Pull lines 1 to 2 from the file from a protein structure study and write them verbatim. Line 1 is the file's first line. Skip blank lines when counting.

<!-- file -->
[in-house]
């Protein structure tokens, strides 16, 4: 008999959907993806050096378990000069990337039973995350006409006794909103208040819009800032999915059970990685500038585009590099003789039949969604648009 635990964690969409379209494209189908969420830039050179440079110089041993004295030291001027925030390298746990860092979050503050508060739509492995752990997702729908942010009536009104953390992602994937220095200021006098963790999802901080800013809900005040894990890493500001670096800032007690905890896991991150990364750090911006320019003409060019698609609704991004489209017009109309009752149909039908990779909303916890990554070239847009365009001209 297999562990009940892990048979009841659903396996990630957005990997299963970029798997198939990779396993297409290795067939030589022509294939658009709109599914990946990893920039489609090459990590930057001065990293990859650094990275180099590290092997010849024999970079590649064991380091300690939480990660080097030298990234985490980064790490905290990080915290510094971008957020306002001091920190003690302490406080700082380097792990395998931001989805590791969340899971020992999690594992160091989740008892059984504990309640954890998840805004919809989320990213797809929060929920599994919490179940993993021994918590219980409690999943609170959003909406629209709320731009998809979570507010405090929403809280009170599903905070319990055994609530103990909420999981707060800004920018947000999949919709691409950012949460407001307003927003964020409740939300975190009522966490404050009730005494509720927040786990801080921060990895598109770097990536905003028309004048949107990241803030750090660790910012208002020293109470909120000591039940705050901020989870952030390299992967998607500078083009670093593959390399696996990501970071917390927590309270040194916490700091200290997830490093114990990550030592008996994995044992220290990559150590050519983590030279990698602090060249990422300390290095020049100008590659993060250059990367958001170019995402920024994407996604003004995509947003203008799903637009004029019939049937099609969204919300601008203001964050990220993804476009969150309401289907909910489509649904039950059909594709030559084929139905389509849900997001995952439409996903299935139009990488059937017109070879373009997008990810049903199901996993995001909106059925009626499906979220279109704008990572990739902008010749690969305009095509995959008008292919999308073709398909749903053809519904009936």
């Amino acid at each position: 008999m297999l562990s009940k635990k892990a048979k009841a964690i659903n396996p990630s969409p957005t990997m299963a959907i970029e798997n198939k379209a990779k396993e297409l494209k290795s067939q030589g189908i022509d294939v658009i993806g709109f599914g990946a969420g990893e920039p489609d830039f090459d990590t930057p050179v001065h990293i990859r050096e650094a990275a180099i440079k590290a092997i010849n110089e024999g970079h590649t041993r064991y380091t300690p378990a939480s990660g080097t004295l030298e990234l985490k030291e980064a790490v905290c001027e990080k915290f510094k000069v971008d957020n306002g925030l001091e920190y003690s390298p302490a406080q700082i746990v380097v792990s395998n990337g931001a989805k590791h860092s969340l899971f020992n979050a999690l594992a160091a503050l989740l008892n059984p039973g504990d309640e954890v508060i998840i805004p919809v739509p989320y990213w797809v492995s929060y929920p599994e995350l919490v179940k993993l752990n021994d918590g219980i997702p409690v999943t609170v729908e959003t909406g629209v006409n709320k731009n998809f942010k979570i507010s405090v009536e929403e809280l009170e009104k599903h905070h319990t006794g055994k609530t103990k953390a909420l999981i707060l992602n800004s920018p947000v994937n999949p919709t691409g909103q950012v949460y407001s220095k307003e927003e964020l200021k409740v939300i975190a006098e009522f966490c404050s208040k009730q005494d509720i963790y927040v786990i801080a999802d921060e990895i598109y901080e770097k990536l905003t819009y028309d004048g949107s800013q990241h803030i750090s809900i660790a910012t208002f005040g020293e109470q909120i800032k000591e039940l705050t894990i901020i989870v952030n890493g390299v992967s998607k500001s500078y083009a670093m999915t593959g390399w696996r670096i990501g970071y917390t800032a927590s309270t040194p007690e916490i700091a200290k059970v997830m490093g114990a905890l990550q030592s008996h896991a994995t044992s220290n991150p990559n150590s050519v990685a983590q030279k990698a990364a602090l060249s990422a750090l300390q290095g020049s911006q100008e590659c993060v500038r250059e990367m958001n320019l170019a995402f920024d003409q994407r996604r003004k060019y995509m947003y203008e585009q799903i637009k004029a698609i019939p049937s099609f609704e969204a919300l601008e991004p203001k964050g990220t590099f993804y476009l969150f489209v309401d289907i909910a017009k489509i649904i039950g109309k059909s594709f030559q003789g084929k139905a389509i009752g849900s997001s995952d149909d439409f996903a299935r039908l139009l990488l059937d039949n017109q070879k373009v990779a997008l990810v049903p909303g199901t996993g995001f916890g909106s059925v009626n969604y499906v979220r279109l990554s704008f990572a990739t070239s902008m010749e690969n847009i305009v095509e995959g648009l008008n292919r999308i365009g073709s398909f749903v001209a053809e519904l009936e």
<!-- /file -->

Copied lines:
[in-house]
């Protein structure tokens, strides 16, 4: 008999959907993806050096378990000069990337039973995350006409006794909103208040819009800032999915059970990685500038585009590099003789039949969604648009 635990964690969409379209494209189908969420830039050179440079110089041993004295030291001027925030390298746990860092979050503050508060739509492995752990997702729908942010009536009104953390992602994937220095200021006098963790999802901080800013809900005040894990890493500001670096800032007690905890896991991150990364750090911006320019003409060019698609609704991004489209017009109309009752149909039908990779909303916890990554070239847009365009001209 297999562990009940892990048979009841659903396996990630957005990997299963970029798997198939990779396993297409290795067939030589022509294939658009709109599914990946990893920039489609090459990590930057001065990293990859650094990275180099590290092997010849024999970079590649064991380091300690939480990660080097030298990234985490980064790490905290990080915290510094971008957020306002001091920190003690302490406080700082380097792990395998931001989805590791969340899971020992999690594992160091989740008892059984504990309640954890998840805004919809989320990213797809929060929920599994919490179940993993021994918590219980409690999943609170959003909406629209709320731009998809979570507010405090929403809280009170599903905070319990055994609530103990909420999981707060800004920018947000999949919709691409950012949460407001307003927003964020409740939300975190009522966490404050009730005494509720927040786990801080921060990895598109770097990536905003028309004048949107990241803030750090660790910012208002020293109470909120000591039940705050901020989870952030390299992967998607500078083009670093593959390399696996990501970071917390927590309270040194916490700091200290997830490093114990990550030592008996994995044992220290990559150590050519983590030279990698602090060249990422300390290095020049100008590659993060250059990367958001170019995402920024994407996604003004995509947003203008799903637009004029019939049937099609969204919300601008203001964050990220993804476009969150309401289907909910489509649904039950059909594709030559084929139905389509849900997001995952439409996903299935139009990488059937017109070879373009997008990810049903199901996993995001909106059925009626499906979220279109704008990572990739902008010749690969305009095509995959008008292919999308073709398909749903053809519904009936």